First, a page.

NEW YORK – In May 2018, the nation's top Republicans needed help. So they called on the founder of Fox News, Rupert Murdoch.
President Donald Trump and Senate Majority Leader Mitch McConnell were trying to stop West Virginia Republicans from nominating Don Blankenship, who had been convicted of violating mine safety standards during a lethal accident in one of his coal mines, to challenge the state's incumbent senator, Democrat Joe Manchin.
“Both Trump and McConnell are appealing for help to beat unelectable former mine owner who served time,” Murdoch wrote to executives at Fox News, according to court records released this week. “Anything during day helpful, but Sean (Hannity) and Laura (Ingraham) dumping on him hard might save the day.”
Murdoch's prodding, revealed in court documents that are part of a defamation lawsuit by a voting systems company, is one example showing how Fox became actively involved in politics instead of simply reporting or offering opinions about it. The revelations pose a challenge to the credibility of the most watched cable news network in the U.S. at the outset of a new election season in which Trump is again a leading player, having declared his third run for the White House.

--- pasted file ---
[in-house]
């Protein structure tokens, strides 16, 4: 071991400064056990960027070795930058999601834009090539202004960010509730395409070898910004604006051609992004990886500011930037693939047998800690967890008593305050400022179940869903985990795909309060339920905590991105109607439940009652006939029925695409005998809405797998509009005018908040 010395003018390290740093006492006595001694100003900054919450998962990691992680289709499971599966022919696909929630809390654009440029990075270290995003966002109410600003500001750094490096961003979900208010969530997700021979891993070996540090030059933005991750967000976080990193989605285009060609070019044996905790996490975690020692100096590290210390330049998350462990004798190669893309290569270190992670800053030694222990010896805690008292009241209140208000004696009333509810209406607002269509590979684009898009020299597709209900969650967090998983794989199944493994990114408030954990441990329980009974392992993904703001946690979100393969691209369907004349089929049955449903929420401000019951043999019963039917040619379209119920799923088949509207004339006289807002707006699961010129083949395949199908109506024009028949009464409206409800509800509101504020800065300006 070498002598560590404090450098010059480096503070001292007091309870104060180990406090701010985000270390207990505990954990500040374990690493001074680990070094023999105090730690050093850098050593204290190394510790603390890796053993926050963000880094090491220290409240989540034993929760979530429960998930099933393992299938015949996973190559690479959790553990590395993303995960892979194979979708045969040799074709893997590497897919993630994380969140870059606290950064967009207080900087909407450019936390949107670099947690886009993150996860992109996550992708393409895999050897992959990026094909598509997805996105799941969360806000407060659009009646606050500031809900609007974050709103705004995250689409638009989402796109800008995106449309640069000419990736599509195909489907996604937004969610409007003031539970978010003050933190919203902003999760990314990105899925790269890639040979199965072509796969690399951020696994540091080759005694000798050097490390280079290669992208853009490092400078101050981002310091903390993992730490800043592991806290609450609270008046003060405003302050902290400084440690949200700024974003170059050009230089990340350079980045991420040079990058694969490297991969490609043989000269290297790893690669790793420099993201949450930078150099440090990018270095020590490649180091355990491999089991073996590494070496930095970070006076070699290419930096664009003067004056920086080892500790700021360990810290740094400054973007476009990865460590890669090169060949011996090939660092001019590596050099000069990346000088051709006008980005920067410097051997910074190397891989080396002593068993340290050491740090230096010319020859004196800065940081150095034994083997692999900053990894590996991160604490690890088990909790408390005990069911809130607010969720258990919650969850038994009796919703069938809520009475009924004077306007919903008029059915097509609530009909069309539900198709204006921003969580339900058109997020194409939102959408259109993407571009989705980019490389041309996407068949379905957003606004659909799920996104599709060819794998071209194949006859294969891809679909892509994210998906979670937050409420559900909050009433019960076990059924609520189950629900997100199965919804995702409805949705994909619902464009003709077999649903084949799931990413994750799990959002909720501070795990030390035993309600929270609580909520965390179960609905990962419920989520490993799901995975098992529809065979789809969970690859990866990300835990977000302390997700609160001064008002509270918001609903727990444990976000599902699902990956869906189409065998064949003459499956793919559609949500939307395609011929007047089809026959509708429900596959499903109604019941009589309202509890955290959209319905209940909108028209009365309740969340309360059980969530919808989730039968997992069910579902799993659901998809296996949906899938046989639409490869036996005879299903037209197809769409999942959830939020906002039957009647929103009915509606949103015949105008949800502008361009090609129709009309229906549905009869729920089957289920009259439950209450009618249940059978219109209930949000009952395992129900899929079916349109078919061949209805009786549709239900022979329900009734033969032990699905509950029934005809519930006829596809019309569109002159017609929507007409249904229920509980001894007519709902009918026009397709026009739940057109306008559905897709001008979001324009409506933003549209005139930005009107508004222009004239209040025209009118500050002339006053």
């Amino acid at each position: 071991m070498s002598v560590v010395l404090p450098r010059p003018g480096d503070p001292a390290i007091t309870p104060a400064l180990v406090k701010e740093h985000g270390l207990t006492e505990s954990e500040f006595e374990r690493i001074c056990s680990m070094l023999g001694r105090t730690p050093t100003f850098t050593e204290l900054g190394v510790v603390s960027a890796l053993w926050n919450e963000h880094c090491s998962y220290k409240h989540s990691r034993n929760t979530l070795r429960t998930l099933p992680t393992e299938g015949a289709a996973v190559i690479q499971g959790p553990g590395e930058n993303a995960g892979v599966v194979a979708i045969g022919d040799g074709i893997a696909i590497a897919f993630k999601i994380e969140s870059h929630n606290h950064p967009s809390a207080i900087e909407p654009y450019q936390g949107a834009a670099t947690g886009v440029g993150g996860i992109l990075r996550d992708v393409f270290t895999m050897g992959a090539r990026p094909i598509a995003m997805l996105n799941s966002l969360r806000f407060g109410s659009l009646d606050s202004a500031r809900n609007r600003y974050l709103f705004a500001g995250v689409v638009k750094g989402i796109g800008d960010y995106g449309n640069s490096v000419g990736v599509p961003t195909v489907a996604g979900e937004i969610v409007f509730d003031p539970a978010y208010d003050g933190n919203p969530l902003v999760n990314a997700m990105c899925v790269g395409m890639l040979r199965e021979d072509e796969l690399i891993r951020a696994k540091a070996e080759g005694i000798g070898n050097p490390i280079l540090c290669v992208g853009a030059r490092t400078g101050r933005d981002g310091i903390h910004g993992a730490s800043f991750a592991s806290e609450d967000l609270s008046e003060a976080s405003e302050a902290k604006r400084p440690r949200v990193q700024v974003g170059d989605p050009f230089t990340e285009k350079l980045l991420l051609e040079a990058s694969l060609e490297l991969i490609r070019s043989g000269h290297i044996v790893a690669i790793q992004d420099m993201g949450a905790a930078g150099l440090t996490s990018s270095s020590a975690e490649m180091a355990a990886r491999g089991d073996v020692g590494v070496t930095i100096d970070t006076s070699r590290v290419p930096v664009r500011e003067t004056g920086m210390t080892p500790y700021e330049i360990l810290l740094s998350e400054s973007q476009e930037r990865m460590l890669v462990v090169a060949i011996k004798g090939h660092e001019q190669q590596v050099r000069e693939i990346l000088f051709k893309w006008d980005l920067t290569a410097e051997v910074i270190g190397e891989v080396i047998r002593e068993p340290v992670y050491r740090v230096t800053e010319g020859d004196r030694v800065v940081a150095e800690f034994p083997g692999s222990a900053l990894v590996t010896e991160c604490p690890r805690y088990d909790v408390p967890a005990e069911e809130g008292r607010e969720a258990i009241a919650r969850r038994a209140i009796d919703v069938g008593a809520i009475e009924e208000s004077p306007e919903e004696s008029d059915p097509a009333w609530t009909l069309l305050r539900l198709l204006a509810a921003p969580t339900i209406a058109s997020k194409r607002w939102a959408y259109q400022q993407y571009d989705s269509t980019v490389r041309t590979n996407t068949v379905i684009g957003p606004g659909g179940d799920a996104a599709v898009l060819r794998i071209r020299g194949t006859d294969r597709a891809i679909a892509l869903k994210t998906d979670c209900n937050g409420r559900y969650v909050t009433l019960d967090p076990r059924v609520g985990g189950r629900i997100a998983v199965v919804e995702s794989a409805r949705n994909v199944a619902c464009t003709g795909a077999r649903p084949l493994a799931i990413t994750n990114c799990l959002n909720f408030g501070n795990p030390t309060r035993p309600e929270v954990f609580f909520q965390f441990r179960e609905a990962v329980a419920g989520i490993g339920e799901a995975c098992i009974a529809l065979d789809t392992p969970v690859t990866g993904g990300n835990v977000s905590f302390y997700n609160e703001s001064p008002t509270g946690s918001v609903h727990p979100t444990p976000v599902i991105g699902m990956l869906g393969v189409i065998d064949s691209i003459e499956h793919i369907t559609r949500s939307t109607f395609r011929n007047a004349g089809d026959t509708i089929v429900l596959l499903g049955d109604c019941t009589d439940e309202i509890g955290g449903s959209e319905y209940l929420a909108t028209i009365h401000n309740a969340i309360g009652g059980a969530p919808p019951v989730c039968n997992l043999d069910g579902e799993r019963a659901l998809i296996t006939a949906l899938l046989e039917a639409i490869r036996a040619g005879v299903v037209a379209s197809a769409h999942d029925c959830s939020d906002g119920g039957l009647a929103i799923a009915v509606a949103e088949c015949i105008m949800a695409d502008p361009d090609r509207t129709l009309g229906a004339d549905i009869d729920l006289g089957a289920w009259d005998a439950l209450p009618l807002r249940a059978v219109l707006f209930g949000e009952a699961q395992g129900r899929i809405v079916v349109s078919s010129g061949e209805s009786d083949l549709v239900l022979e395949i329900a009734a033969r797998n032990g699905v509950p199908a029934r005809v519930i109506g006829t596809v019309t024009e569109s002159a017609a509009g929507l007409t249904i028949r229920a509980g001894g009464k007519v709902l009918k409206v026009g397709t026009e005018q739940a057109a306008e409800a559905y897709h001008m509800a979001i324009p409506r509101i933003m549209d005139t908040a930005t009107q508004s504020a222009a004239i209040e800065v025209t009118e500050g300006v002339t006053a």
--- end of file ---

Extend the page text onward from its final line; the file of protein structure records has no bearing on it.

Blankenship, who ended up losing the primary, said in an interview Wednesday that he felt the change right away, with the network's coverage taking a harsher turn in the final hours before the primary.
“They were very smart about elections — they did their dumping the day before the election, so I had no time to react,” said Blankenship, who filed a separate, unsuccessful libel suit against Fox.
On Wednesday, the network characterized Dominion Voting Systems' lawsuit as a flagrant attack on the First Amendment and said the company had taken statements out of context. According to Fox, that included an acknowledgement by Murdoch that he shared with Jared Kushner, the head of Trump’s reelection campaign and the president’s son-in-law, an ad for Joe Biden’s presidential campaign that was to air on his network. Fox said the ad Murdoch forwarded to Kushner was already publicly available on YouTube and at least one television station.
“Dominion has been caught red handed again using more distortions and misinformation in their PR campaign to smear Fox News and trample on freedom of speech and freedom of the press,” Fox said in a statement.
Fox has long been seen as a power in GOP politics with its large conservative fan base. But thousands of pages of documents released this week in the libel suit filed by Dominion show how the network blurred the line between journalism and party politics. Dominion sued after it became the target of 2020 election conspiracy theories, often promoted on Fox's airwaves.